HHS and “Products of Conception”
Almost 7 years ago, my wife and I made the harrowing drive from our home to a hospital. Only 3 months before, our hearts were filled with joy beyond compare. We were to be new parents! Our jejune marriage was being blessed with a child–something that seemed à propos given our recent and quiet stoppage of chemical contraception.
We were thrilled.
At around 10 weeks, we went in for a check-up and ultra-sound. Lying in my wife’s womb was a beautiful child. She looked peaceful, restful, but to our horror we learned that she was too restful. In fact, she was dead.
Now, I know that at 10 weeks it is too early to tell the gender, but I will tell you that I truly believe God comforted me with the knowledge that we lost our first daughter. We named her “Grace Elaine”, and we gave her a full burial. She lies in rest, her sweet body, in Broken Arrow, OK. It is fitting, because there my heart gained a life-long hair-line fracture that will never completely heal until I am in heaven. I love Grace Elaine with everything in me. She is my daughter, and I adore her and miss her.
What does this have to do with the title of this post?
Let me tell you a little bit more of the story…
In order to safely remove Grace from my wife’s womb, we had to drive to the hospital to get what is called a D&C procedure. This trip was what I described in the first line of this post. What we had hoped would have been a trip full of expectation and jubilance was instead our very own valley of the shadow of death. When we arrived at the hospital, we were met by what appeared to be a kind, middle aged, nurse. She had brown-rimmed glasses, and a soft, alto voice. Here is the shocking part.
She would never call our baby girl….a baby!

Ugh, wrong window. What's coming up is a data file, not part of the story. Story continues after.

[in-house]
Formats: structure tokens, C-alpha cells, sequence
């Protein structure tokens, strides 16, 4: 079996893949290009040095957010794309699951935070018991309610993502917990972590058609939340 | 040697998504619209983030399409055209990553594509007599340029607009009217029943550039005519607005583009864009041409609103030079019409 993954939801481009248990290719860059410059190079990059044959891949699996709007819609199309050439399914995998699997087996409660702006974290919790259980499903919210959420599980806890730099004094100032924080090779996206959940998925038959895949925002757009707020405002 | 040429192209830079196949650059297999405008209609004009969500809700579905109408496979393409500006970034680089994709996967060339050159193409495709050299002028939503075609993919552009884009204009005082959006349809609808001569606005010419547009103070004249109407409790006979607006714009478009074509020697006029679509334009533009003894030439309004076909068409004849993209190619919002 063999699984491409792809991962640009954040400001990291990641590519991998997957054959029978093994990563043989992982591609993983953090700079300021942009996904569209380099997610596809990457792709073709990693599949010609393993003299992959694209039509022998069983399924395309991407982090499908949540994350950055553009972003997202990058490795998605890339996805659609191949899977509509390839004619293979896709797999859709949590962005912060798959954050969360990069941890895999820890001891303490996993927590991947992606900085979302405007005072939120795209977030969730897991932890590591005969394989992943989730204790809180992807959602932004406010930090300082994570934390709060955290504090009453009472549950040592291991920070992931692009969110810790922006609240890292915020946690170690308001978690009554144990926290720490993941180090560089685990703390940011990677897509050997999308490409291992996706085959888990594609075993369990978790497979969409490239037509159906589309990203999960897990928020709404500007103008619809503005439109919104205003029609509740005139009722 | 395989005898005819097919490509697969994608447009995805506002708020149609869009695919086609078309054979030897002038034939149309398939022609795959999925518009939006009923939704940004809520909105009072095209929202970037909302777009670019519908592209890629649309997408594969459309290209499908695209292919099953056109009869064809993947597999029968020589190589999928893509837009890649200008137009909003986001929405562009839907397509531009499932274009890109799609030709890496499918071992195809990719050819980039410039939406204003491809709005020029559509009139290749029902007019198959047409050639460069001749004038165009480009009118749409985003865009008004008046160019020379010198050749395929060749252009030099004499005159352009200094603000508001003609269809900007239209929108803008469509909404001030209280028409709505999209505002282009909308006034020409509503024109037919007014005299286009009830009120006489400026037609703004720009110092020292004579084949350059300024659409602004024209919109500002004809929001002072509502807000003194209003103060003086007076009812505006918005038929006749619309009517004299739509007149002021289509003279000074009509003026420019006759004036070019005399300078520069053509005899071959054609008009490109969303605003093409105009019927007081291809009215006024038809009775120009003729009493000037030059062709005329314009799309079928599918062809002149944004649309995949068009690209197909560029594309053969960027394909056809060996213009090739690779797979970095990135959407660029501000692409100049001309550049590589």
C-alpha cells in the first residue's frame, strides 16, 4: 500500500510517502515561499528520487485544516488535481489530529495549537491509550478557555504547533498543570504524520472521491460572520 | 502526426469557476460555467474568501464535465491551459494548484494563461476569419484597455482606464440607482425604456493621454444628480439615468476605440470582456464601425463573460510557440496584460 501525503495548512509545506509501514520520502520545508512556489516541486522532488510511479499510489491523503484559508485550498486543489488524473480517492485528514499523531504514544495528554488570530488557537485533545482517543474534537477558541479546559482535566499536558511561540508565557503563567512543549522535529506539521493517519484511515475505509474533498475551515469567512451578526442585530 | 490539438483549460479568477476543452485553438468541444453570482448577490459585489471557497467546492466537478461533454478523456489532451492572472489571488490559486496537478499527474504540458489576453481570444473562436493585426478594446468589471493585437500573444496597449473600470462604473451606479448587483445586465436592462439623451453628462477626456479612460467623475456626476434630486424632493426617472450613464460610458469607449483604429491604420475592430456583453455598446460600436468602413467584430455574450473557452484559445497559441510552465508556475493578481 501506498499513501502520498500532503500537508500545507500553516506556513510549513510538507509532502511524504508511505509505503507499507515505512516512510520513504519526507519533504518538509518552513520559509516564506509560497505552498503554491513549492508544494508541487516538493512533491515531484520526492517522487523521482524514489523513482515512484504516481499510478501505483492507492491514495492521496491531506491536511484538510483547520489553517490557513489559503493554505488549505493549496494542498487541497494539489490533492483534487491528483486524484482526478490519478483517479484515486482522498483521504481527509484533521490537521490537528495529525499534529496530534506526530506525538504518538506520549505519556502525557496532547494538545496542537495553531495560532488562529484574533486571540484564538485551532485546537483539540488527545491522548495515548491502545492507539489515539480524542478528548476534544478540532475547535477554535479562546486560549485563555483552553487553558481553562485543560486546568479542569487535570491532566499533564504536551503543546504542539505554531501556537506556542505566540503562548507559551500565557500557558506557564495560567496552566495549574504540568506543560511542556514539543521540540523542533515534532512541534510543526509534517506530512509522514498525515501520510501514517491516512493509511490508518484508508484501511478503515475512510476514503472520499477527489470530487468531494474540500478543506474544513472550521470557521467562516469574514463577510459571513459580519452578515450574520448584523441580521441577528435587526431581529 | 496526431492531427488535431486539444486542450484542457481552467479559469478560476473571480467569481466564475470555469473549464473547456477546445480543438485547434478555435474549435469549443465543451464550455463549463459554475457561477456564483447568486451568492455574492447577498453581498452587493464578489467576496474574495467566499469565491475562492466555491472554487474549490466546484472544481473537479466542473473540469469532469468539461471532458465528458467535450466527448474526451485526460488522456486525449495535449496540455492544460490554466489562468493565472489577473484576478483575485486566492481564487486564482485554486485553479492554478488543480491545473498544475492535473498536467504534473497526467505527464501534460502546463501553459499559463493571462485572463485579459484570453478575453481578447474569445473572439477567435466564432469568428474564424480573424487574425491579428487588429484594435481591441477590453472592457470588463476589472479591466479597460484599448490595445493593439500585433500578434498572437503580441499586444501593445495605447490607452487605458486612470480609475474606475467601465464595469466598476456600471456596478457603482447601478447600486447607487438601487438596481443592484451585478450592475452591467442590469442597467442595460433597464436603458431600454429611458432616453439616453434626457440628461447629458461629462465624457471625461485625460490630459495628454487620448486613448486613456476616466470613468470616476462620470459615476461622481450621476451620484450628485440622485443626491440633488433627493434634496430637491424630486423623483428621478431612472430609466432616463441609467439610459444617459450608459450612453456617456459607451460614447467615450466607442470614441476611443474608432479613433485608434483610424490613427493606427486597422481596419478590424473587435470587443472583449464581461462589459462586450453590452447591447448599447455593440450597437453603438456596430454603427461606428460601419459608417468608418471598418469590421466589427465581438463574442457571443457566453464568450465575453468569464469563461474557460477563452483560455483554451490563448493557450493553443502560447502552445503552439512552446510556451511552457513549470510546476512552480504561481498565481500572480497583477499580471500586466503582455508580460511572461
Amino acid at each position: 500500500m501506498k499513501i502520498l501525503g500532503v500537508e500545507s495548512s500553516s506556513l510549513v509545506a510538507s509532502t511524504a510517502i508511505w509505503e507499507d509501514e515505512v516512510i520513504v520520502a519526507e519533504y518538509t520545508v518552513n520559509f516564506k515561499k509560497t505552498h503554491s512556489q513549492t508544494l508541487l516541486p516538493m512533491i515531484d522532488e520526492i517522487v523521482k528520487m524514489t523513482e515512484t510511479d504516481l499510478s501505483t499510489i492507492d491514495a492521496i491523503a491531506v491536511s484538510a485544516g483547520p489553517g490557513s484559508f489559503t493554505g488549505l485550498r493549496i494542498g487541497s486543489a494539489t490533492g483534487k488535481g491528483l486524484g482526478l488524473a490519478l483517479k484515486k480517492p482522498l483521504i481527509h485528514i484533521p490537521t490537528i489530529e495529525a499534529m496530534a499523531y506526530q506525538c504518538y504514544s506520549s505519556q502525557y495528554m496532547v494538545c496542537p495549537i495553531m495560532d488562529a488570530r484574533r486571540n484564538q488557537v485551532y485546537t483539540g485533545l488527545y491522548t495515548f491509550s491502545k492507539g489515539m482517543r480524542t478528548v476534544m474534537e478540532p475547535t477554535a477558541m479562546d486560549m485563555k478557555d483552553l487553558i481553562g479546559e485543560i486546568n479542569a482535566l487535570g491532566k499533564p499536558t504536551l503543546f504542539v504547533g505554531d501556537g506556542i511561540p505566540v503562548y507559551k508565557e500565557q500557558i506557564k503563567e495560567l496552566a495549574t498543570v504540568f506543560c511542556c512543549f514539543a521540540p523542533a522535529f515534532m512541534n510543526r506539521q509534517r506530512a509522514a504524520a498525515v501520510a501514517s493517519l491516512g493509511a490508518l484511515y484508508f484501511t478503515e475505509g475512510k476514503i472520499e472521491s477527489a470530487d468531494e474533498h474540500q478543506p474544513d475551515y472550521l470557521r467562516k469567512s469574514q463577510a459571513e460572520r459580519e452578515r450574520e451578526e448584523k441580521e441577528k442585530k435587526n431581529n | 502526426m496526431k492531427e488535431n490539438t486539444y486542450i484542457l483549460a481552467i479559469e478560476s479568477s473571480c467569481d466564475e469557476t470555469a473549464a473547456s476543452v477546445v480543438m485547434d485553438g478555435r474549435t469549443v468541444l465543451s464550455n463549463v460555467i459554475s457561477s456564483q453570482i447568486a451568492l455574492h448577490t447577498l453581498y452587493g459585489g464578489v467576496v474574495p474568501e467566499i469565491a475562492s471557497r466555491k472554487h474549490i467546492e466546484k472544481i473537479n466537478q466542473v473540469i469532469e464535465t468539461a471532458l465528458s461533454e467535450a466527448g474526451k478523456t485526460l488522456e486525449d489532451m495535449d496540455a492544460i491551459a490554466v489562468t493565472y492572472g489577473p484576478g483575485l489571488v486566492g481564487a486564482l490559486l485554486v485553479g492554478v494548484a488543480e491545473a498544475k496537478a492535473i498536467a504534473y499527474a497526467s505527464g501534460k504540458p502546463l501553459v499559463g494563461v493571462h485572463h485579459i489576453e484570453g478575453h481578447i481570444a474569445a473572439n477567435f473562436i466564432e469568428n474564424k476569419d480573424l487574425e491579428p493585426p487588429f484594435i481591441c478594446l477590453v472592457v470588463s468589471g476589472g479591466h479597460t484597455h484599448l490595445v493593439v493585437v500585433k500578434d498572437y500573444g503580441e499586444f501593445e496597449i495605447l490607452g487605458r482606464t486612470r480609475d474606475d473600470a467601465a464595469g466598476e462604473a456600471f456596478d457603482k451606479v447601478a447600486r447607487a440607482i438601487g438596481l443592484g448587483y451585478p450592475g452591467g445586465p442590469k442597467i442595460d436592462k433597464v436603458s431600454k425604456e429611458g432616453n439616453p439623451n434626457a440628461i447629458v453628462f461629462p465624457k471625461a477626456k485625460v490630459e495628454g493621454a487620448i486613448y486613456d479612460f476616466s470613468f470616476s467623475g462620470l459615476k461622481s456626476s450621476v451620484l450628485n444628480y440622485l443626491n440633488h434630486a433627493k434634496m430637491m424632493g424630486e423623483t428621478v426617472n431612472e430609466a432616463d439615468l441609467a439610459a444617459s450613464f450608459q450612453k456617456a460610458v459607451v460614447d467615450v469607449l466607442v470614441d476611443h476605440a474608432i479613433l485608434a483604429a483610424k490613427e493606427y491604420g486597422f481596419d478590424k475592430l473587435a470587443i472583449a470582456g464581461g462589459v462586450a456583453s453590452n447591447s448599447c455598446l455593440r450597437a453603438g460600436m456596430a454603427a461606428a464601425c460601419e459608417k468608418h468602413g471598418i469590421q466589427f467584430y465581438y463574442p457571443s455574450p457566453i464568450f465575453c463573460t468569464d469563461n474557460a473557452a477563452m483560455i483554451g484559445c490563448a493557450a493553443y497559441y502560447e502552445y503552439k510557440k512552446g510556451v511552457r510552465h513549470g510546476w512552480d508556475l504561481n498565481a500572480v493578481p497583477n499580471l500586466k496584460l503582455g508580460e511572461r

For nearly 30 grueling minutes, this woman–shaped by a contracepting, abortive culture–referred to my beautiful daughter as “products of conception”. Over and over again, despite my wife’s insistence and my horror, Grace Elaine was referred to as something the equivalent of fecal matter–or “Products of Digestion“.
I do understand that technically speaking my daughter was the “product” of our love; a love that conceived but unfortunately this time became a hope deferred that truly made our hearts ill.
The next day, I got in my car and drove back to the hospital. I was told to go to the 3rd floor, to a wing where various “products” of the human body were kept. Stuff they didn’t know what to do with after surgeries. When the attendant came to the counter, I explained that I was here to get my daughter for proper burial. I gave her my “ticket”, and she retrieved Grace in what appeared to be a plastic bucket you might find at a store that sells live worms. I’ll never forget the woman’s look who handed me my daughter. It was as if a ray of light from heaven had made its way to the third floor of that hospital. The grace she received in that moment was as much as the Grace I received from her.
The drive home was difficult.
My daughter, strapped in next to me, was in the passenger seat, riding with all the dignity I could give her–or that could be afforded a ride in a white, quasi-casket, plastic bin meant for fishing bait. I cried most of the ride to the cemetery.
What kind of world do we live in when the weakest among us are treated like waste? This is truly what is at stake in the HHS ruling. That the culture of death would be forced upon even those who are still trying–with strain of effort put down at every turn–to give every human dignity. That’s all I wanted my daughter to have.
I love you. I tried my best. I’m sorry this world is so messed up. See you in heaven, darling.
[since that time, we became Catholic, never went back to the pill, and despite our fears, have been blessed with four children and one on the way!]
Look at the picture. Do we really believe that “preventing” this is health care?